Now that a majority of representatives voted on Wednesday to charge the president with one article of impeachment, the process moved to the Senate, which is responsible for holding a fair and impartial trial.

Both sides would present their cases to the senators, who act as jurors, while Chief Justice John Roberts would preside over the hearings. In Trump's first impeachment trial, Republican leaders didn't call any witnesses. 

House Speaker Nancy Pelosi named several impeachment managers to act as prosecutors in presenting the case for impeachment to the senators on Tuesday. Rep. Jamie Raskin of Maryland will be the lead impeachment manager along with fellow Democrats Rep. Dianna DeGette of Colorado, Reps. Ted Lieu and Eric Swalwell of California, Rep. Madeleine Dean of Pennsylvania, Rep. David Cicilline of Rhode Island, Rep. Joaquin Castro of Texas, and Del. Stacey Plaskett of the US Virgin Islands. 

The House plans to transmit the article of impeachment immediately.

Reuters reported on Wednesday that the impeachment trial could begin as soon as Friday, while the Washington Post reported that McConnell won't bring the Senate back into session before January 19th, the day Trump leaves office. 

—Seung Min Kim (@seungminkim) January 13, 2021

 

Read more: 'It was degrading': Black Capitol custodial staff talk about what it felt like to clean up the mess left by violent pro-Trump white supremacists

For Trump to be removed from office, two-thirds of the Senate - 67 members if all 100 are present - must vote to convict him. The Senate currently has 99 members, consisting of 51 Republicans and 48 Democrats after former Sen. David Perdue's term expired on January 3 before he lost a runoff race for reelection.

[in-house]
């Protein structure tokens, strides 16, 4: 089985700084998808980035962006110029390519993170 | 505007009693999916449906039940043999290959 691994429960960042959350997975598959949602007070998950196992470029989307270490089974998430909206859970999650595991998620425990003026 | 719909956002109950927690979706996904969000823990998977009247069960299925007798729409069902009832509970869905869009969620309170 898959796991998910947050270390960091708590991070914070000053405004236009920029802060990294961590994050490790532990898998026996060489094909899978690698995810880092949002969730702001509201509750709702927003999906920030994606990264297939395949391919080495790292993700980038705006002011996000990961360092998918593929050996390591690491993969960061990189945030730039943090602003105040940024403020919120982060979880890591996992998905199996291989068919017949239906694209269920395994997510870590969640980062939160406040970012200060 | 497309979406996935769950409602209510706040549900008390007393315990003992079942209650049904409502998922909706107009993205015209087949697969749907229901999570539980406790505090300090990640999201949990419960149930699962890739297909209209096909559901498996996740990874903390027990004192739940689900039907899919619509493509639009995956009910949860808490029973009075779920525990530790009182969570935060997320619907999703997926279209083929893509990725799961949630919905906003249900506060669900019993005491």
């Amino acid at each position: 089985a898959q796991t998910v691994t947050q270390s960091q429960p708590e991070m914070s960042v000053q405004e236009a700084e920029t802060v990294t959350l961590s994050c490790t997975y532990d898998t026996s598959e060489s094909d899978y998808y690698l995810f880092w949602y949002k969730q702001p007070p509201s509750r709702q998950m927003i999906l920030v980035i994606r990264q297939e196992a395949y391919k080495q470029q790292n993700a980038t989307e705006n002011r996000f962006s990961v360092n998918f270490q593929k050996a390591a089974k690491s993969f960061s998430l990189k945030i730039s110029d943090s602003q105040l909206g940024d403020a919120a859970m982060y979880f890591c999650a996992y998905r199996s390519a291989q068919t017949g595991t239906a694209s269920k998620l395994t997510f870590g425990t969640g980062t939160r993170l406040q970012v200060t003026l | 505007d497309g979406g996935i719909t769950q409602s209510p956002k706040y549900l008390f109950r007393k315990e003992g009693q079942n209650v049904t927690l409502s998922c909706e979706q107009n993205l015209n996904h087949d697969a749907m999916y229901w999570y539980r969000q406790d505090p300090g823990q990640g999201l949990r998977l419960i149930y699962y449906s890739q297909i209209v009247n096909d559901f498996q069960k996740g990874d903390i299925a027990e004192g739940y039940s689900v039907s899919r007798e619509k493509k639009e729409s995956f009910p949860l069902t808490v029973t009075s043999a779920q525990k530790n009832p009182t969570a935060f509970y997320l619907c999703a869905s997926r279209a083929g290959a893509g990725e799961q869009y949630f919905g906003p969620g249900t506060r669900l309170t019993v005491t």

Incoming Democratic Senators Jon Ossoff and Raphael Warnock of Georgia, who won the dual January 5 runoff elections, and California Secretary Alex Padilla, appointed to replace Vice president-elect Kamala Harris, could be sworn in as early as January 19. 

When Harris is sworn in on January 20, Democrats will control the US Senate. And while it was unthinkable before January 6's events, 17 GOP Senators joining 50 Democrats to convict Trump is likelier than ever.  

Republican Majority Leader Sen. Mitch McConnell is reportedly furious with Trump over the Capitol insurrection, plans to never speak to him again, and is leaning towards a vote to convict him in a potential impeachment trial to "purge" him from the party, Axios and The New York Times reported on Tuesday. 

McConnell voting to convict Trump would also give members of his caucus permission to do so if they wished.

The Senate can still vote to convict Trump after he has left office, and if they do so, they also have the option to vote by simple majority to bar him from holding a federal office ever again.

Congress has never removed a president through impeachment. Andrew Johnson, Bill Clinton, and Trump in his first impeachment were impeached by the House but all acquitted in the Senate.

If Trump is impeached but not convicted in the Senate, he will stay in office, and it will be left up to the American people to decide whether to vote him in for a second term if he runs in 2024. 

Expanded Coverage Module: capitol-siege-updates Read the original article on Business Insider

[Author: [email protected] (Grace Panetta,Sonam Sheth)]


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January 13, 2021 at 12:18 PM Here's what happens if Trump is impeached a 2nd time by the House, as expected